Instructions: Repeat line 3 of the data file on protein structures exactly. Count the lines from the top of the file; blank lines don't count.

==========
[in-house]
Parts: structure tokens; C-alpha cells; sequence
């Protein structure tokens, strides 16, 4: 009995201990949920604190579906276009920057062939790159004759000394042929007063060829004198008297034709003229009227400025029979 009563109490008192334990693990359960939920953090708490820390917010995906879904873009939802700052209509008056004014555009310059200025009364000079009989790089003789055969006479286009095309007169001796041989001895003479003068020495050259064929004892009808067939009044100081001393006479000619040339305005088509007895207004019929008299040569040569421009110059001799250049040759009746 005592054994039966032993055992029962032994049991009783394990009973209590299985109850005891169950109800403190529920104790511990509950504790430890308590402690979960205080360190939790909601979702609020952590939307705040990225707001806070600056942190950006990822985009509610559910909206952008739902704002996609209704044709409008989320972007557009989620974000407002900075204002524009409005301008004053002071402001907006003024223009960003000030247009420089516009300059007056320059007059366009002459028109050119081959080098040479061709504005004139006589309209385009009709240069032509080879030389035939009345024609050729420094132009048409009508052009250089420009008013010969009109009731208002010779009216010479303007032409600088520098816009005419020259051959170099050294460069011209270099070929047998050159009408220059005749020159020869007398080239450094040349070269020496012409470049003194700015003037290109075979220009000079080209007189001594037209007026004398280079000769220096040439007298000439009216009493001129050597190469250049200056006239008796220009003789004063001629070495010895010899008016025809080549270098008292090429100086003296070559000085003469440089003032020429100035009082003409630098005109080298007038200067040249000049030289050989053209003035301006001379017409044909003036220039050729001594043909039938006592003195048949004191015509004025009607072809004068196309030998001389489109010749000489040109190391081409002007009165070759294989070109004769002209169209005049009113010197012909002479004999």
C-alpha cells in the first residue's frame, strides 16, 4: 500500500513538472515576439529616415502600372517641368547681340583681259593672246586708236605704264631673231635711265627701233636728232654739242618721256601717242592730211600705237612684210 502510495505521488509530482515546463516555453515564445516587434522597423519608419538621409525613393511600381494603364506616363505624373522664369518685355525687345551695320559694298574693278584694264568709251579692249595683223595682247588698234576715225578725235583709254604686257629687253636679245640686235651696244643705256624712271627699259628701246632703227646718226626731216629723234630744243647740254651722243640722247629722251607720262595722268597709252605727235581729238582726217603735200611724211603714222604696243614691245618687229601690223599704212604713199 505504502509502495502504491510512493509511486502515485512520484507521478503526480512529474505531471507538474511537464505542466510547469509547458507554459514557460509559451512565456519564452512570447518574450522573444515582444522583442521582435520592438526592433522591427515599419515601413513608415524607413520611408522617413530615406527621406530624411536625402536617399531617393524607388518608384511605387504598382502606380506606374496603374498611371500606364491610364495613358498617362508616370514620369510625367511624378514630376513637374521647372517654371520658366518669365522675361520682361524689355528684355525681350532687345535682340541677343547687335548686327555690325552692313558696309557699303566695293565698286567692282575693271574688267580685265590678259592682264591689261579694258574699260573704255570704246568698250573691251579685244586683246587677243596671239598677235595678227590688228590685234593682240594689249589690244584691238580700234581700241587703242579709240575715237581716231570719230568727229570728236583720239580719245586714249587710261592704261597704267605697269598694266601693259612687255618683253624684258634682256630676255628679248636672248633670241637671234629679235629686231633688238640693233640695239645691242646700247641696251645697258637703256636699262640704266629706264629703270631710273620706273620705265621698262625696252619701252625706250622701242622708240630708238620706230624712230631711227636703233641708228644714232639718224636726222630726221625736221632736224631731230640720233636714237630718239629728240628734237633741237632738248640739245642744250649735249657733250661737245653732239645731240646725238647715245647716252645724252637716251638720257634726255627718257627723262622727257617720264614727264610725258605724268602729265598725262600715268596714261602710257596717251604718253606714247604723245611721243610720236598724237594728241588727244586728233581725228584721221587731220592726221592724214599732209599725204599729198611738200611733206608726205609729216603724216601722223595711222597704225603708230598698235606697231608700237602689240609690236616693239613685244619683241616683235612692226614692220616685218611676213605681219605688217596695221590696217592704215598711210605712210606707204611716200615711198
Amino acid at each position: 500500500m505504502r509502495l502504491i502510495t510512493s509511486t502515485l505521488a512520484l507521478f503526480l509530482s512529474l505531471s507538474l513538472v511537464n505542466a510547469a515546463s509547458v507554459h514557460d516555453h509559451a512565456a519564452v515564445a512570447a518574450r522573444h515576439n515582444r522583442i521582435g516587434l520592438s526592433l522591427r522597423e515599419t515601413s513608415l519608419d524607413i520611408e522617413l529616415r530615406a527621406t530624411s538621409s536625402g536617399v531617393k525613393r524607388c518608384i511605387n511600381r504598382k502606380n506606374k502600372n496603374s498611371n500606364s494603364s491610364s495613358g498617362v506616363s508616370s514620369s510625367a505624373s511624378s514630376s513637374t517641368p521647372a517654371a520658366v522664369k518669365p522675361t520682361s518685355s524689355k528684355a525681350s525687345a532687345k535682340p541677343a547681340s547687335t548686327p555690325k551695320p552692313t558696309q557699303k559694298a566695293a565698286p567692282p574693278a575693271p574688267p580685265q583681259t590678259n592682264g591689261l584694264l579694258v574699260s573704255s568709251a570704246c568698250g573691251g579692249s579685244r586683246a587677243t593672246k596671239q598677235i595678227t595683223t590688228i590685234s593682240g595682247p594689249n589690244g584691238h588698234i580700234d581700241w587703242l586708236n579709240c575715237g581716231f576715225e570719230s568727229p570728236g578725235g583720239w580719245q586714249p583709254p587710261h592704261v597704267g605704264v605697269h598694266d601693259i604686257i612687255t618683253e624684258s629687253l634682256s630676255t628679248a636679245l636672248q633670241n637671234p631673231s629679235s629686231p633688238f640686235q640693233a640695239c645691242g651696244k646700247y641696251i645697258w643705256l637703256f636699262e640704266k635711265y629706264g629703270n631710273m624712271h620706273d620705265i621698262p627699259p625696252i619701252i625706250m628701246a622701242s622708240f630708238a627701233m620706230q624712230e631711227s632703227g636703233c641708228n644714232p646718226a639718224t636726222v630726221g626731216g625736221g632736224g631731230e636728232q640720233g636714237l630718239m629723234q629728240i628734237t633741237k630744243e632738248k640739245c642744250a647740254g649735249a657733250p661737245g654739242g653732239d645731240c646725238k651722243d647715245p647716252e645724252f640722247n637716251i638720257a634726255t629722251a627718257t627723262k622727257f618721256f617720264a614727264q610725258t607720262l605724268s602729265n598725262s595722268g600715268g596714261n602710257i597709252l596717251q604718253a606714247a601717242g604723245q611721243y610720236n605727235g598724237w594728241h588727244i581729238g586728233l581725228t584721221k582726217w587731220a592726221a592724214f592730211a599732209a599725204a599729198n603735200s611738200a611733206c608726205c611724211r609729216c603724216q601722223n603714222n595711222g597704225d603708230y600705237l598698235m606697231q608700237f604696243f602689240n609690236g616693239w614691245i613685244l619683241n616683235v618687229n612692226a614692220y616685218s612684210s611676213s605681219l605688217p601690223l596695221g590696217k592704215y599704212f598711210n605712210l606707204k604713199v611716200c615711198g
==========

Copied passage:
């Protein structure tokens, strides 16, 4: 009995201990949920604190579906276009920057062939790159004759000394042929007063060829004198008297034709003229009227400025029979 009563109490008192334990693990359960939920953090708490820390917010995906879904873009939802700052209509008056004014555009310059200025009364000079009989790089003789055969006479286009095309007169001796041989001895003479003068020495050259064929004892009808067939009044100081001393006479000619040339305005088509007895207004019929008299040569040569421009110059001799250049040759009746 005592054994039966032993055992029962032994049991009783394990009973209590299985109850005891169950109800403190529920104790511990509950504790430890308590402690979960205080360190939790909601979702609020952590939307705040990225707001806070600056942190950006990822985009509610559910909206952008739902704002996609209704044709409008989320972007557009989620974000407002900075204002524009409005301008004053002071402001907006003024223009960003000030247009420089516009300059007056320059007059366009002459028109050119081959080098040479061709504005004139006589309209385009009709240069032509080879030389035939009345024609050729420094132009048409009508052009250089420009008013010969009109009731208002010779009216010479303007032409600088520098816009005419020259051959170099050294460069011209270099070929047998050159009408220059005749020159020869007398080239450094040349070269020496012409470049003194700015003037290109075979220009000079080209007189001594037209007026004398280079000769220096040439007298000439009216009493001129050597190469250049200056006239008796220009003789004063001629070495010895010899008016025809080549270098008292090429100086003296070559000085003469440089003032020429100035009082003409630098005109080298007038200067040249000049030289050989053209003035301006001379017409044909003036220039050729001594043909039938006592003195048949004191015509004025009607072809004068196309030998001389489109010749000489040109190391081409002007009165070759294989070109004769002209169209005049009113010197012909002479004999």